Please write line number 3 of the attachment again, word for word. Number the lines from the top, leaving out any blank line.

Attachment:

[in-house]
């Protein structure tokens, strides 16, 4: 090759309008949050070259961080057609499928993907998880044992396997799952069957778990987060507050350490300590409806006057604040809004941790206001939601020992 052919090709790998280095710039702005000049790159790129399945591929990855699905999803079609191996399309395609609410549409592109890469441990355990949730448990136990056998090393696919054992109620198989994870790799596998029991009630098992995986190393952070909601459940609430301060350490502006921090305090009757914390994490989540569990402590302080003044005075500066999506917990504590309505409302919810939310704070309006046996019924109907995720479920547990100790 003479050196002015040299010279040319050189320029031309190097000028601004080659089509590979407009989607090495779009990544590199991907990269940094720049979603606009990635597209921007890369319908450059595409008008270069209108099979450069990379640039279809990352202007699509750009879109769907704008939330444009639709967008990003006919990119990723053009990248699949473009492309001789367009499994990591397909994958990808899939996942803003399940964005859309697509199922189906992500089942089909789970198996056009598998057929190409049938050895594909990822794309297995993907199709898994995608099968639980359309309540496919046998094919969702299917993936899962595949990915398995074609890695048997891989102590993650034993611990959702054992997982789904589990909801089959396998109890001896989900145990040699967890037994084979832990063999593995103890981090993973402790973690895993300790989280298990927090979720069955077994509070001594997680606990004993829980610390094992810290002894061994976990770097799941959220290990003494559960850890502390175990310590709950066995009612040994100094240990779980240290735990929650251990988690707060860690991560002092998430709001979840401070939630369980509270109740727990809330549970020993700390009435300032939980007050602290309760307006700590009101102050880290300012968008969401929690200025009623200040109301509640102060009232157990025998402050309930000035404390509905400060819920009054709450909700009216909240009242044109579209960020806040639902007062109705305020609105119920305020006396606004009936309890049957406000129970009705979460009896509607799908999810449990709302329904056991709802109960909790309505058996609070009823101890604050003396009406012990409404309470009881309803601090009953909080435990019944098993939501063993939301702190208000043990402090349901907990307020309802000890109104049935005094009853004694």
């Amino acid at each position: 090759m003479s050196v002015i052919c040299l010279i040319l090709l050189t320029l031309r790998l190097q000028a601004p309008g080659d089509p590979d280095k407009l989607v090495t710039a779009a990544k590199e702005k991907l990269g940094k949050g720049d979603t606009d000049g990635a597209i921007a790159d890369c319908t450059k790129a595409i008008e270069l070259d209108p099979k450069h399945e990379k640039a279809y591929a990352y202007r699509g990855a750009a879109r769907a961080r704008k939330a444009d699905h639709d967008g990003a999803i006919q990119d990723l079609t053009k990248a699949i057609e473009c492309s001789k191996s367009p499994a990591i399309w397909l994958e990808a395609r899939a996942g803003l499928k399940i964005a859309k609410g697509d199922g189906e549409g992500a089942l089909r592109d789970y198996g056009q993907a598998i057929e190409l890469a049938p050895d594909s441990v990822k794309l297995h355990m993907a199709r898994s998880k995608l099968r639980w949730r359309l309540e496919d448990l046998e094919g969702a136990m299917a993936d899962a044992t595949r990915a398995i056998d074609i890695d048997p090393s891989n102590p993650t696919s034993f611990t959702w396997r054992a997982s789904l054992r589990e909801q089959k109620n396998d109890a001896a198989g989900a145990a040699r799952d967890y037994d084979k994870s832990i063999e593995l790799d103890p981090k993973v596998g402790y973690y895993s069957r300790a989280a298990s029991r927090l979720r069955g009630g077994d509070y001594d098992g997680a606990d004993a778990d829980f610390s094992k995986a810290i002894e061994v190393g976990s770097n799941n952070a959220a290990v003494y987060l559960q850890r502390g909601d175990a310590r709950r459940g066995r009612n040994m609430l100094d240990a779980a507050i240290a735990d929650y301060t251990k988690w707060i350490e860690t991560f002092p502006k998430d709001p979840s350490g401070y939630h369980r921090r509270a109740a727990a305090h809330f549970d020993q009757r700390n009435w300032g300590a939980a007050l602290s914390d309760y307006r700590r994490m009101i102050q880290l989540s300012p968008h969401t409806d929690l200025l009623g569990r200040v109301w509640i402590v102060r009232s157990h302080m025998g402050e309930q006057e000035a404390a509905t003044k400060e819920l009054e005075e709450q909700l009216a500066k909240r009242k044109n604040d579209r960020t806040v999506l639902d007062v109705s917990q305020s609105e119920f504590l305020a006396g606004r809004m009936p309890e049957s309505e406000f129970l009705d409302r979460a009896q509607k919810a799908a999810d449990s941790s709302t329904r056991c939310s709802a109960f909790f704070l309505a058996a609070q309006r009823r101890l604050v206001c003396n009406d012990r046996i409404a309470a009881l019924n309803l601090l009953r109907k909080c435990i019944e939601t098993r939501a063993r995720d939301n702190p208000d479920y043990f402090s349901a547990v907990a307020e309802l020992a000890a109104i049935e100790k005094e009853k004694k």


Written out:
């Amino acid at each position: 090759m003479s050196v002015i052919c040299l010279i040319l090709l050189t320029l031309r790998l190097q000028a601004p309008g080659d089509p590979d280095k407009l989607v090495t710039a779009a990544k590199e702005k991907l990269g940094k949050g720049d979603t606009d000049g990635a597209i921007a790159d890369c319908t450059k790129a595409i008008e270069l070259d209108p099979k450069h399945e990379k640039a279809y591929a990352y202007r699509g990855a750009a879109r769907a961080r704008k939330a444009d699905h639709d967008g990003a999803i006919q990119d990723l079609t053009k990248a699949i057609e473009c492309s001789k191996s367009p499994a990591i399309w397909l994958e990808a395609r899939a996942g803003l499928k399940i964005a859309k609410g697509d199922g189906e549409g992500a089942l089909r592109d789970y198996g056009q993907a598998i057929e190409l890469a049938p050895d594909s441990v990822k794309l297995h355990m993907a199709r898994s998880k995608l099968r639980w949730r359309l309540e496919d448990l046998e094919g969702a136990m299917a993936d899962a044992t595949r990915a398995i056998d074609i890695d048997p090393s891989n102590p993650t696919s034993f611990t959702w396997r054992a997982s789904l054992r589990e909801q089959k109620n396998d109890a001896a198989g989900a145990a040699r799952d967890y037994d084979k994870s832990i063999e593995l790799d103890p981090k993973v596998g402790y973690y895993s069957r300790a989280a298990s029991r927090l979720r069955g009630g077994d509070y001594d098992g997680a606990d004993a778990d829980f610390s094992k995986a810290i002894e061994v190393g976990s770097n799941n952070a959220a290990v003494y987060l559960q850890r502390g909601d175990a310590r709950r459940g066995r009612n040994m609430l100094d240990a779980a507050i240290a735990d929650y301060t251990k988690w707060i350490e860690t991560f002092p502006k998430d709001p979840s350490g401070y939630h369980r921090r509270a109740a727990a305090h809330f549970d020993q009757r700390n009435w300032g300590a939980a007050l602290s914390d309760y307006r700590r994490m009101i102050q880290l989540s300012p968008h969401t409806d929690l200025l009623g569990r200040v109301w509640i402590v102060r009232s157990h302080m025998g402050e309930q006057e000035a404390a509905t003044k400060e819920l009054e005075e709450q909700l009216a500066k909240r009242k044109n604040d579209r960020t806040v999506l639902d007062v109705s917990q305020s609105e119920f504590l305020a006396g606004r809004m009936p309890e049957s309505e406000f129970l009705d409302r979460a009896q509607k919810a799908a999810d449990s941790s709302t329904r056991c939310s709802a109960f909790f704070l309505a058996a609070q309006r009823r101890l604050v206001c003396n009406d012990r046996i409404a309470a009881l019924n309803l601090l009953r109907k909080c435990i019944e939601t098993r939501a063993r995720d939301n702190p208000d479920y043990f402090s349901a547990v907990a307020e309802l020992a000890a109104i049935e100790k005094e009853k004694k």